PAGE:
“I’m looking forward to the day when MCs are rapping again,” Kardinal Offishall opines. “Right about now, it seems like people are really not paying attention to lyrics, which doesn’t make any sense to me in this hip-hop thing.” Kardinal Offishall is conscious of the state of the game, and his particular place in it. The son of Jamaican immigrants, Kardinal grew up in the West Indian waypoint of Toronto. His hometown, which he credits for reflecting “the cultural mosaic philosophy instead of the melting pot,” seeps into his music: broad-reaching, deep-running. Having outgrown the trappings of Canadian hip-hop, Kardinal is maturing into a more prominent role: North America’s next musical superstar.
Ironically, it’s questions about identity that have peppered Offishall’s career. Namely, surrounding the flavor of his tantalizing sonic brew: equal measures easy island riddim, cement-hardened cadence, teeth-rattling bassline, and vexing sing-song vocal. But how to describe this enticing blend to neophytes? Rap? Reggae? Dancehall? An intriguing hybrid? Labels don’t apply to Kardinal Offishall. Superlatives, however, fill in all the blanks: dope; unprecedented; the freshest thing you’ll hear this year. “My foundation is an MC, that’s what I consider myself,” Kardinal clarifies. “But at the same time, I can flip it up. I’m not the world’s greatest singer, but I can sing my ass off if I need to. I’m a lyricist, I’m a performer; I hate to sound corny, but I consider myself an entertainer.”
“I don’t feel that I’m ever the same way 24 hours a day, seven days a week,” he expounds. “I go through a lot of different moods and I try to express that because I really feel my music is an extension of who I am. Some days we clubbin’, killin’ it in the club; then some days are like speeding on the highway wearing a blindfold and no hands on the wheel. But I don’t get caught up in how people classify me. To me it’s a blessing to be able to shift through the different genres because it keeps my mind working. As long as I deliver the illest music, and that I inspire the kids still in their basements making dope music. The kids who want to make hip-hop that big, beautiful star it was before.”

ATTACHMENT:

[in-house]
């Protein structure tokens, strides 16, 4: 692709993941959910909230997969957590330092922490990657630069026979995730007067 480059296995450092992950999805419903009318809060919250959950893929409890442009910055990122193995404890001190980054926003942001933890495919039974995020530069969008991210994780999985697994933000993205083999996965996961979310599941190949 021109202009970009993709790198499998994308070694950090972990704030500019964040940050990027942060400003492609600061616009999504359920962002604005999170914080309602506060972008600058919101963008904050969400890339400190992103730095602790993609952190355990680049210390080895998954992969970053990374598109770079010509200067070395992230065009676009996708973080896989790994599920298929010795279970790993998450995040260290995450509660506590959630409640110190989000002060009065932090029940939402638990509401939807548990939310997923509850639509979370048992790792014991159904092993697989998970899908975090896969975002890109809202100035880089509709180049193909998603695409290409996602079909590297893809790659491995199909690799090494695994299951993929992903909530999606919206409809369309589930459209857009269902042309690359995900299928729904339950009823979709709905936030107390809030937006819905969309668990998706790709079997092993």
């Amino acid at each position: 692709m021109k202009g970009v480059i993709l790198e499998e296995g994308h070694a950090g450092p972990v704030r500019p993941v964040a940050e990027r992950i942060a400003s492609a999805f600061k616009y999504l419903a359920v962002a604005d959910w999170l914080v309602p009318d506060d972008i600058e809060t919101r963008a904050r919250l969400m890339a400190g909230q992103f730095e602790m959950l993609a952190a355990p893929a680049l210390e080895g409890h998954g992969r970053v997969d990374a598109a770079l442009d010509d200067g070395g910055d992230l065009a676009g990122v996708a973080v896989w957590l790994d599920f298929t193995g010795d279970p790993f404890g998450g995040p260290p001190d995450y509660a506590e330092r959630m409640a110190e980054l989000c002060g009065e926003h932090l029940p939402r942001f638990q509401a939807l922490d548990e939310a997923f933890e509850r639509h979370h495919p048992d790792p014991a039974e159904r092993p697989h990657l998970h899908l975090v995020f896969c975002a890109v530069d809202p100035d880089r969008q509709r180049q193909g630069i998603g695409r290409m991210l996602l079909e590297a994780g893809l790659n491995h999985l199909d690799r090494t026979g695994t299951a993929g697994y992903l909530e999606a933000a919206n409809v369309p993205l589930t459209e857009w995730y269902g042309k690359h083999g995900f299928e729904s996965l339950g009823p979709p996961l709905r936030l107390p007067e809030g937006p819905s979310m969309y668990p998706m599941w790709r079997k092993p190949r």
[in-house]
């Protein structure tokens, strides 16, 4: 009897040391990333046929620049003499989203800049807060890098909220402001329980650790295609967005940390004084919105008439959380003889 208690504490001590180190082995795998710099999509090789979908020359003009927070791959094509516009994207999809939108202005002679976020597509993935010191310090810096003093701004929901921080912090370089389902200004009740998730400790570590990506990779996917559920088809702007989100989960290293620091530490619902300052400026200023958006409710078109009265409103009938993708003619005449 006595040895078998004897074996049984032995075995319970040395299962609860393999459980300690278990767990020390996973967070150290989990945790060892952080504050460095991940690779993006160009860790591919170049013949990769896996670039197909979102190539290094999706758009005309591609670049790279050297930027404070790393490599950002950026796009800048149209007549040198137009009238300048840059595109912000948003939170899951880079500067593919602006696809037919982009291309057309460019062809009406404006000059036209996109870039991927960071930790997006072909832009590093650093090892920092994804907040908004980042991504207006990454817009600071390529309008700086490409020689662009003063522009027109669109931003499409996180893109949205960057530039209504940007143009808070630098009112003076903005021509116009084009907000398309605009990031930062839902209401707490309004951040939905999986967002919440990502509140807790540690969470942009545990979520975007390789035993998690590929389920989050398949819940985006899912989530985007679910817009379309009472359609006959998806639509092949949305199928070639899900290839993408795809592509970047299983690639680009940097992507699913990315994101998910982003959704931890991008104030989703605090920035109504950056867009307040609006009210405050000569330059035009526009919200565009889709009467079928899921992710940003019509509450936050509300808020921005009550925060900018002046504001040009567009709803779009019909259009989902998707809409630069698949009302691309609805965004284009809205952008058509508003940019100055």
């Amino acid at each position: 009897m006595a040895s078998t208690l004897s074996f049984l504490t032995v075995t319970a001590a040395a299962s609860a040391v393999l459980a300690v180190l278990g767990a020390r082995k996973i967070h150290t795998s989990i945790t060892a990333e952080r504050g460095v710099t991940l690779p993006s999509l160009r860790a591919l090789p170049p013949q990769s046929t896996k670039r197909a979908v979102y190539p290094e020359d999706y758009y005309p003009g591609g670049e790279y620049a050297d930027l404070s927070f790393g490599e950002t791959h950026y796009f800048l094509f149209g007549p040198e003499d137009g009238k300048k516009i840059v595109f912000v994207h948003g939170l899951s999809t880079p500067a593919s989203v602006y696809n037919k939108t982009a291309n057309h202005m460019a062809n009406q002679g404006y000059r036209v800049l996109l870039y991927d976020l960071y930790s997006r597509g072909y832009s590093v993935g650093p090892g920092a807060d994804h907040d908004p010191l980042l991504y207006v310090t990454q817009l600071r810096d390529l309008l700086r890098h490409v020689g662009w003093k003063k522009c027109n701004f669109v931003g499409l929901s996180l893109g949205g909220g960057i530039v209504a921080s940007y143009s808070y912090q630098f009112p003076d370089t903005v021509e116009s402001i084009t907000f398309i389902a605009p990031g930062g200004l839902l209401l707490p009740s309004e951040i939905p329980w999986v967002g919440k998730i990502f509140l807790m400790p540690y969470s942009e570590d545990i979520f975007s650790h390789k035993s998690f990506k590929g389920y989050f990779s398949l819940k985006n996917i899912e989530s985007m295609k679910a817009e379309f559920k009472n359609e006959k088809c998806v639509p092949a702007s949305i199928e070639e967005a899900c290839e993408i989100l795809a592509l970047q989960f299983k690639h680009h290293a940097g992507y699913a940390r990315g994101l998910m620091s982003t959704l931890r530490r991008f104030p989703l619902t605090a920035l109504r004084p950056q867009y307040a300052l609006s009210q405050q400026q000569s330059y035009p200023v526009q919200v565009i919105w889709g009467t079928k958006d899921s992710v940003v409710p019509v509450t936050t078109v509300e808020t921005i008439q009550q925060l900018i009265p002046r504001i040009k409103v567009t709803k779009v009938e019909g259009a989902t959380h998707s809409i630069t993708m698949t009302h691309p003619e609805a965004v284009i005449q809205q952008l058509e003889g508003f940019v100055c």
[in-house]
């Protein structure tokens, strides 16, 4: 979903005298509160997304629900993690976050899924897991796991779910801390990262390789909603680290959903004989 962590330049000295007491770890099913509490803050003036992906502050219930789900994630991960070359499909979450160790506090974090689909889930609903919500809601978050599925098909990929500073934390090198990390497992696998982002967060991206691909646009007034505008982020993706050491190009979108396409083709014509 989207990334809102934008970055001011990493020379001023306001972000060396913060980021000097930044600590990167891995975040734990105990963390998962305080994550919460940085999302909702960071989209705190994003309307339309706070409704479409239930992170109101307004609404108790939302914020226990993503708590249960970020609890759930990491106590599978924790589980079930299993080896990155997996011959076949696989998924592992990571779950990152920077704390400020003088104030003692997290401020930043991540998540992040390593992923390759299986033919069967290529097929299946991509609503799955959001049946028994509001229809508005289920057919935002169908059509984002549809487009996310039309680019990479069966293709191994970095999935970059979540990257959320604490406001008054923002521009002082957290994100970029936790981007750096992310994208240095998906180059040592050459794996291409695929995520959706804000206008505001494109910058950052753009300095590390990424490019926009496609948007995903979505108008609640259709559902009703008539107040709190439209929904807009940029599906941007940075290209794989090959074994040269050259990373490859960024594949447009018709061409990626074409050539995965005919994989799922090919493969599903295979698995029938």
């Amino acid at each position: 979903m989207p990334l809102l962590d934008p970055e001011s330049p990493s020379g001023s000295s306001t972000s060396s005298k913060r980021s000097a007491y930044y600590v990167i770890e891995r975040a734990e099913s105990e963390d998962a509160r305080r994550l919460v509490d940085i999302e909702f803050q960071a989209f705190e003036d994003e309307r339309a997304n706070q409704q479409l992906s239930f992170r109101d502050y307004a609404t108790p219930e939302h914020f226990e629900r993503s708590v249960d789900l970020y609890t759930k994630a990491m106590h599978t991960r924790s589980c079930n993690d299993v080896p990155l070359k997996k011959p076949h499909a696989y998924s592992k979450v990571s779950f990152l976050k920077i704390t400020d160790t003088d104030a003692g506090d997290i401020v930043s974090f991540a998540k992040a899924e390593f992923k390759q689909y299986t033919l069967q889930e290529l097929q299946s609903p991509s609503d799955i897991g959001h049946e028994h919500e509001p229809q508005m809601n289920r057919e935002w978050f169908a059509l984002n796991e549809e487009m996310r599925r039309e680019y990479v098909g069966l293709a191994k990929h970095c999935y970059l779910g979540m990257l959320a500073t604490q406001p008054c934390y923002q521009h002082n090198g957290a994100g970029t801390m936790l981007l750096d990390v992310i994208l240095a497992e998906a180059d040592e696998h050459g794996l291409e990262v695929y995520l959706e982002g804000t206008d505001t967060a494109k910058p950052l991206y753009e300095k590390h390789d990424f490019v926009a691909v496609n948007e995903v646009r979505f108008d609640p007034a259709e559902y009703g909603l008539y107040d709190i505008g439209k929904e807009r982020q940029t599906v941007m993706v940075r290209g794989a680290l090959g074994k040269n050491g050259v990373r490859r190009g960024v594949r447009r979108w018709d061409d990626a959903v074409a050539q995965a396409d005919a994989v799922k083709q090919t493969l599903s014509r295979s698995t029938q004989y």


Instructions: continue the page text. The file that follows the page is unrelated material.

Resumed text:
Speaking of big stars, Kardinal’s unique sonic imprint left an indelible impression on one heralded tastemaker: Akon. The Senegalese sensation had been tracing Kardinal’s trajectory for years. “Akon called me, saying he knew there was bubbling interest in me. He said, ‘Everywhere I’ve gone in the world, I’ve heard you on remixes, freestyles, different joints. And you’ve murdered everybody that you came in contact with. You destroy people.’ I told him, ‘That’s my job, to seek and destroy no matter who it is.’ And Akon’s not trying to tame that.”
Indeed, Kardinal’s debut album Not 4 Sale is a rash of untamed melodies. Even the title has significance. “I first had the idea for a T-shirt I’d made a few years ago; it read “Not 4 Sale” and had a bar code on it. My idea was something provocative— that went beyond gender, went beyond race, went beyond what type of music you’re into. And people would literally stop me on the street, telling me how dope the shirt was, how similarly they felt. The concept grew in my head based on that reaction. There’s energy you can’t buy— the essence of people that can’t be bought or bottled, and lives within them. That’s how I feel about myself—I can’t be bought. That’s why the relationship that Akon and I have is so dope: it’s based on mutual respect. He always loved my music and felt it should never change. He just wants to enhance what was already there and take it to the next level.”
Together, the dynamic duo kicks in the door with lead single “Dangerous,” produced by Vanguards. Akon’s satiny, sheet-creasing vocals waft above Kardinal’s fluid, flexible, flossing rhymes. Subject matter wends toward the prototypical temptress, whose siren song is too powerful to resist. “‘Dangerous’ is important,” notes Kardi, “because as much as I’ve been out there, this is my first bonafide hit as far as the world is concerned. Akon is one of the biggest entertainers in the world right now. For him to lend his energy and his star power to help bring my story out just feels like one of those things that’s meant to be.” More than mere introduction, “Dangerous” smacks of the symbiosis between Kon and Kardi. Their sounds, and their stances, mesh like the mechanized workings of a fine Swiss timepiece. “We have such a similar vibe and work ethic,” Kardinal reveals. “Kon allows me to be the loud, abrasive, energetic dude that I am. He allows me to spit my verses as I see fit, maybe throw in some of the patois if I need to; he never restrains me. He just shows me how and when to make it most effective.”